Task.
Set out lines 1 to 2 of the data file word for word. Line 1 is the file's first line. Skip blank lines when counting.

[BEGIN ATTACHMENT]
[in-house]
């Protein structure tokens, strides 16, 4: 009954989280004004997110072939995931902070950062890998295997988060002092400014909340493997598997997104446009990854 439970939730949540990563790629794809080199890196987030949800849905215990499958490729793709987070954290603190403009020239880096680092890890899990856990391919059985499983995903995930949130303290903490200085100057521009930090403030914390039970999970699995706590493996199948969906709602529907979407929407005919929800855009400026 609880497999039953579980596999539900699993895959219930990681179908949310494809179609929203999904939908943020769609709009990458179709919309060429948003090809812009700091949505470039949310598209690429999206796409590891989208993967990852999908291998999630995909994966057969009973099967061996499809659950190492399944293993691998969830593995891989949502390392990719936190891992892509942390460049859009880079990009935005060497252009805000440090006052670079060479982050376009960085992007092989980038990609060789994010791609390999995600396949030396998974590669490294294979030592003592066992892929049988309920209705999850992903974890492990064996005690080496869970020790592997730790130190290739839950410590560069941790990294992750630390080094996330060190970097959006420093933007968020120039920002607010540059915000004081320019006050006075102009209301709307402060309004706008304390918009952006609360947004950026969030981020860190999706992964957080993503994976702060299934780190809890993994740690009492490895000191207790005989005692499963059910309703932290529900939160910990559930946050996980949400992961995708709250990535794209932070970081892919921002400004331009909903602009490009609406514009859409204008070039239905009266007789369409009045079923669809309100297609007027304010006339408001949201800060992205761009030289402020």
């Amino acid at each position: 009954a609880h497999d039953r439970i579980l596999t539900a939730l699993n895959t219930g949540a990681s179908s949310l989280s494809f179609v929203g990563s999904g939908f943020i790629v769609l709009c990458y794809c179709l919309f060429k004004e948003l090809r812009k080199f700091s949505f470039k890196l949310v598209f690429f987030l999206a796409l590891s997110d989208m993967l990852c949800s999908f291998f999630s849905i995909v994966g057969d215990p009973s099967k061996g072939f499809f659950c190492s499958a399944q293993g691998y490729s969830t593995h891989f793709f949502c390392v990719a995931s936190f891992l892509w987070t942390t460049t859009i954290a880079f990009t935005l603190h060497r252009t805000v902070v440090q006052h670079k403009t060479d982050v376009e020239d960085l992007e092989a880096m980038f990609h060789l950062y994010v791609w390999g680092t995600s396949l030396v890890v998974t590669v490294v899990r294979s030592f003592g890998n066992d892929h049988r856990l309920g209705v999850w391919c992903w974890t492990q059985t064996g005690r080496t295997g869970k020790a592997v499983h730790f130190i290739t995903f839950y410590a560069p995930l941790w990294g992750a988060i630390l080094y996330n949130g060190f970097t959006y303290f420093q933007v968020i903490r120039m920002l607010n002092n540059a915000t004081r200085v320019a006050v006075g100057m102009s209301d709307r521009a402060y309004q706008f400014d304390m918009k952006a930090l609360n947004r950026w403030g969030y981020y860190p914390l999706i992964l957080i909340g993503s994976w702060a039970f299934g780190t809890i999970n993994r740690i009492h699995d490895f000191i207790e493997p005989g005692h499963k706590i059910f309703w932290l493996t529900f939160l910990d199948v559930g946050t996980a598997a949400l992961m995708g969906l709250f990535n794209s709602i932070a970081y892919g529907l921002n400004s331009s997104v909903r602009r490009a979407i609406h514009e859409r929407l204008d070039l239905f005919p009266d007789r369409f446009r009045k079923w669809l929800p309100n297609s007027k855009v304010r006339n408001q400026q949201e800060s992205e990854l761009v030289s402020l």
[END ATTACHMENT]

[in-house]
């Protein structure tokens, strides 16, 4: 009954989280004004997110072939995931902070950062890998295997988060002092400014909340493997598997997104446009990854 439970939730949540990563790629794809080199890196987030949800849905215990499958490729793709987070954290603190403009020239880096680092890890899990856990391919059985499983995903995930949130303290903490200085100057521009930090403030914390039970999970699995706590493996199948969906709602529907979407929407005919929800855009400026 609880497999039953579980596999539900699993895959219930990681179908949310494809179609929203999904939908943020769609709009990458179709919309060429948003090809812009700091949505470039949310598209690429999206796409590891989208993967990852999908291998999630995909994966057969009973099967061996499809659950190492399944293993691998969830593995891989949502390392990719936190891992892509942390460049859009880079990009935005060497252009805000440090006052670079060479982050376009960085992007092989980038990609060789994010791609390999995600396949030396998974590669490294294979030592003592066992892929049988309920209705999850992903974890492990064996005690080496869970020790592997730790130190290739839950410590560069941790990294992750630390080094996330060190970097959006420093933007968020120039920002607010540059915000004081320019006050006075102009209301709307402060309004706008304390918009952006609360947004950026969030981020860190999706992964957080993503994976702060299934780190809890993994740690009492490895000191207790005989005692499963059910309703932290529900939160910990559930946050996980949400992961995708709250990535794209932070970081892919921002400004331009909903602009490009609406514009859409204008070039239905009266007789369409009045079923669809309100297609007027304010006339408001949201800060992205761009030289402020």